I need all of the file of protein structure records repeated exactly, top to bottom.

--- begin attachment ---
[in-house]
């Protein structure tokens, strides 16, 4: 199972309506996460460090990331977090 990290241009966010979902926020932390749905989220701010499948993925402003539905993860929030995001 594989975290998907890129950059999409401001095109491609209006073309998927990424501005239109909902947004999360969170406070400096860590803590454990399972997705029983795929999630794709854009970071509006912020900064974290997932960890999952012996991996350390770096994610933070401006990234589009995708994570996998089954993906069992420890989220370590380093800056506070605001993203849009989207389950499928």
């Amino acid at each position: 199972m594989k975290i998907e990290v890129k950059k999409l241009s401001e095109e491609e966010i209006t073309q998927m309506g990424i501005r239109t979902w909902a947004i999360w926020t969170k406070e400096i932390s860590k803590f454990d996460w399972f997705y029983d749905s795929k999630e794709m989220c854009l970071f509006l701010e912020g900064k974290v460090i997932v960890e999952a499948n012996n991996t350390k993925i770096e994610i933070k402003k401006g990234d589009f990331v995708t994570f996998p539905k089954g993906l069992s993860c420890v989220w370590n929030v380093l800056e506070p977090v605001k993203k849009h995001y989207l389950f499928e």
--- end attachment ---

[in-house]
């Protein structure tokens, strides 16, 4: 199972309506996460460090990331977090 990290241009966010979902926020932390749905989220701010499948993925402003539905993860929030995001 594989975290998907890129950059999409401001095109491609209006073309998927990424501005239109909902947004999360969170406070400096860590803590454990399972997705029983795929999630794709854009970071509006912020900064974290997932960890999952012996991996350390770096994610933070401006990234589009995708994570996998089954993906069992420890989220370590380093800056506070605001993203849009989207389950499928």
């Amino acid at each position: 199972m594989k975290i998907e990290v890129k950059k999409l241009s401001e095109e491609e966010i209006t073309q998927m309506g990424i501005r239109t979902w909902a947004i999360w926020t969170k406070e400096i932390s860590k803590f454990d996460w399972f997705y029983d749905s795929k999630e794709m989220c854009l970071f509006l701010e912020g900064k974290v460090i997932v960890e999952a499948n012996n991996t350390k993925i770096e994610i933070k402003k401006g990234d589009f990331v995708t994570f996998p539905k089954g993906l069992s993860c420890v989220w370590n929030v380093l800056e506070p977090v605001k993203k849009h995001y989207l389950f499928e």